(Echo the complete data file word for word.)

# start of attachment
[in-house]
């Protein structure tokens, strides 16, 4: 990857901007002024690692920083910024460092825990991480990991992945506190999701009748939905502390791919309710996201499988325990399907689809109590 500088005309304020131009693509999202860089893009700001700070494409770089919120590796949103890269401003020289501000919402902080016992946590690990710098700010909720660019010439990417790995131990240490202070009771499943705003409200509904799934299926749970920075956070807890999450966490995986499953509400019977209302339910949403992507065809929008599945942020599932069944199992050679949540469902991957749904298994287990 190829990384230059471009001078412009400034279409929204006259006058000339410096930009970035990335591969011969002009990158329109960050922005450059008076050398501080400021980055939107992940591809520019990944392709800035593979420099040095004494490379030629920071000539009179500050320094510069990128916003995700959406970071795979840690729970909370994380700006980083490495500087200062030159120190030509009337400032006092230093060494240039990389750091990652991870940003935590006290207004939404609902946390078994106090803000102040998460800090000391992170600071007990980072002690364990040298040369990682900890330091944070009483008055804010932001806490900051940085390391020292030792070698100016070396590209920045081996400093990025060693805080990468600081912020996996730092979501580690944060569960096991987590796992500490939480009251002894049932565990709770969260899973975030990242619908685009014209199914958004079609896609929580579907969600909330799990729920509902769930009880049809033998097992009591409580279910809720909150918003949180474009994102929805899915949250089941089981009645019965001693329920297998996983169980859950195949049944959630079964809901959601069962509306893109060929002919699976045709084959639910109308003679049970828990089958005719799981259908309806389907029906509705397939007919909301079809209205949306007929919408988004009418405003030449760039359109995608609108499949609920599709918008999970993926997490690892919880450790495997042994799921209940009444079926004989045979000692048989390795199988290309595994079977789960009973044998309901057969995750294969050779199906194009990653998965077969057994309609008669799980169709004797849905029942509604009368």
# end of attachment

[in-house]
């Protein structure tokens, strides 16, 4: 990857901007002024690692920083910024460092825990991480990991992945506190999701009748939905502390791919309710996201499988325990399907689809109590 500088005309304020131009693509999202860089893009700001700070494409770089919120590796949103890269401003020289501000919402902080016992946590690990710098700010909720660019010439990417790995131990240490202070009771499943705003409200509904799934299926749970920075956070807890999450966490995986499953509400019977209302339910949403992507065809929008599945942020599932069944199992050679949540469902991957749904298994287990 190829990384230059471009001078412009400034279409929204006259006058000339410096930009970035990335591969011969002009990158329109960050922005450059008076050398501080400021980055939107992940591809520019990944392709800035593979420099040095004494490379030629920071000539009179500050320094510069990128916003995700959406970071795979840690729970909370994380700006980083490495500087200062030159120190030509009337400032006092230093060494240039990389750091990652991870940003935590006290207004939404609902946390078994106090803000102040998460800090000391992170600071007990980072002690364990040298040369990682900890330091944070009483008055804010932001806490900051940085390391020292030792070698100016070396590209920045081996400093990025060693805080990468600081912020996996730092979501580690944060569960096991987590796992500490939480009251002894049932565990709770969260899973975030990242619908685009014209199914958004079609896609929580579907969600909330799990729920509902769930009880049809033998097992009591409580279910809720909150918003949180474009994102929805899915949250089941089981009645019965001693329920297998996983169980859950195949049944959630079964809901959601069962509306893109060929002919699976045709084959639910109308003679049970828990089958005719799981259908309806389907029906509705397939007919909301079809209205949306007929919408988004009418405003030449760039359109995608609108499949609920599709918008999970993926997490690892919880450790495997042994799921209940009444079926004989045979000692048989390795199988290309595994079977789960009973044998309901057969995750294969050779199906194009990653998965077969057994309609008669799980169709004797849905029942509604009368």